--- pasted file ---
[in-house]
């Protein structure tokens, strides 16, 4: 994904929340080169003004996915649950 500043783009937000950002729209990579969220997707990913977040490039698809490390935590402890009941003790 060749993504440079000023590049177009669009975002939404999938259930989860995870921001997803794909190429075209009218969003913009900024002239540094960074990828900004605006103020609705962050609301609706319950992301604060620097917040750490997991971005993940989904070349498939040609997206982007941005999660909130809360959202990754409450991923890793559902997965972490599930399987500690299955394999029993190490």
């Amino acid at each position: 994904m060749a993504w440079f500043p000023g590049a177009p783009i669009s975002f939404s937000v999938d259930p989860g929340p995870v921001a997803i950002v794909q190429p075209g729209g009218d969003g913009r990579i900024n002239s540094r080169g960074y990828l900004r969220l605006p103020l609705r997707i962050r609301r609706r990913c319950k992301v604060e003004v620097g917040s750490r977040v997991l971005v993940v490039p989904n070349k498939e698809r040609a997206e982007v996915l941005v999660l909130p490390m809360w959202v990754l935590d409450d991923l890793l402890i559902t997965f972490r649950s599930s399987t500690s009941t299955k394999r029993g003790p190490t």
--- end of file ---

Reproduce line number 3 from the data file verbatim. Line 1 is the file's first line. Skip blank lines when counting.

């Amino acid at each position: 994904m060749a993504w440079f500043p000023g590049a177009p783009i669009s975002f939404s937000v999938d259930p989860g929340p995870v921001a997803i950002v794909q190429p075209g729209g009218d969003g913009r990579i900024n002239s540094r080169g960074y990828l900004r969220l605006p103020l609705r997707i962050r609301r609706r990913c319950k992301v604060e003004v620097g917040s750490r977040v997991l971005v993940v490039p989904n070349k498939e698809r040609a997206e982007v996915l941005v999660l909130p490390m809360w959202v990754l935590d409450d991923l890793l402890i559902t997965f972490r649950s599930s399987t500690s009941t299955k394999r029993g003790p190490t």